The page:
Portrait by Sam Kerr
Glenn Miller, former dean of Bangor Theological Seminary, died on July 5, 2022. He was a leading American religious historian who wrote three seminal volumes on theological education in America. Barbara G. Wheeler, former president of Auburn Theological Seminary, reflects on his legacy.
Some theological educators are revered for their excellent teaching, others for brilliant scholarship, visionary institutional leadership, spiritual depth, or courageous activism. Glenn T. Miller’s contributions spanned all these areas. Here are testimonies from some of his distinguished colleagues.
Glenn was an American religious historian, trained at Union Seminary in New York by fellow Baptist Robert Handy. Bill J. Leonard, fellow historian and founding dean of the School of Divinity at Wake Forest, writes of Miller’s status in his field:
“Glenn Miller was a consummate scholar. His three-volume history of theological education in the U.S. demonstrates the breadth of his knowledge of the country’s multiple ecclesiastical contexts, controversies, and ideologies. As researcher and teacher, Glenn was an ever-insightful analyst of those diverse issues, past and present.”
While a junior faculty member at Union, Glenn was recruited by Robert Lynn, then dean of Auburn Seminary, to join a team working to write a history of Protestant theological education. The team did not produce a publication, but Glenn made that project his life’s work. Daniel Aleshire, retired executive director of the Association of Theological Schools, describes the impact of Glenn’s history of theological education:
“Theological education is the business of all theological educators, but it is the scholarship of almost none of them. Glenn Miller was a wonderful and endearing exception. He spent a career researching and writing three volumes of the history of Protestant theological education. He examined history across schools and through time, leaving few original sources unchecked and omitted few stories. The deposit of scholarship about theological education he has given us is without parallel.”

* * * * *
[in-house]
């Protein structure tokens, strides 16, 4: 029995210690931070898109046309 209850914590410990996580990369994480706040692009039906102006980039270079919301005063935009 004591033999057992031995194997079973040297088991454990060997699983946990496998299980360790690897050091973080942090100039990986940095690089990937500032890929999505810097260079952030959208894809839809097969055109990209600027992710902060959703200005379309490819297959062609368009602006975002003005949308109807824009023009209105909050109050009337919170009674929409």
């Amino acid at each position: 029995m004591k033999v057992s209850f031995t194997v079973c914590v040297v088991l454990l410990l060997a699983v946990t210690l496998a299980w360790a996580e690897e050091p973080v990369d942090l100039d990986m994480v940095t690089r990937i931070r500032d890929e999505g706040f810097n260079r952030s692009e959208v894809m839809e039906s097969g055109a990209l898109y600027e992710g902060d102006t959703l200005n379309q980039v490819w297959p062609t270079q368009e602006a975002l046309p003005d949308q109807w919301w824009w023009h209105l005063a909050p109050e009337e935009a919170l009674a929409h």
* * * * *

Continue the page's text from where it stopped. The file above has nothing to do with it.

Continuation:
After a teaching stint at Southeastern Baptist Theological Seminary, Glenn moved to Bangor Theological Seminary, where he became dean. Marvin Ellison, professor emeritus of Christian Ethics, recounts how much Glenn accomplished:
“As dean, Glenn worked with four presidents, implemented the redesign of the school into a seminary-in-three-places with long-distance learning, initiated new academic programs, and shepherded the process of our becoming an Open-and-Affirming theological school, all while fostering collegiality among faculty, students, staff, and trustees and encouraging deep engagement with church life and social justice advocacy. That Glenn did this and more while teaching a full load, doing ongoing research and writing, and continually showing up in large and small places speaks to his level of energy, high intelligence, and faithful devotion to a life-transforming Gospel. The title of one of Glenn’s books on U.S. theological education hits the mark: Piety and Intellect.”
Those of us who knew Glenn well remember his eccentricities (he wore red socks and read How the Grinch Stole Christmas in English and Latin to both his grandchildren and his seminary classes, with different commentary for each). Even more, we admire his character. Late in Glenn’s career, Robert Lynn, who had steered him toward the subject that became his scholarly focus, paid tribute to Glenn “as an historian and a Christian.”
“I have talked with him throughout his career and I still do every week. It’s a matter of learning from him and with him. He is a thorough-going realist. He always pays attention to the seamy side of religious history as well as the glory side. He is fearless. Nothing scares him. He’ll go down any path, making stern judgments along the way, but ultimately, all his investigations lead to forgiveness.”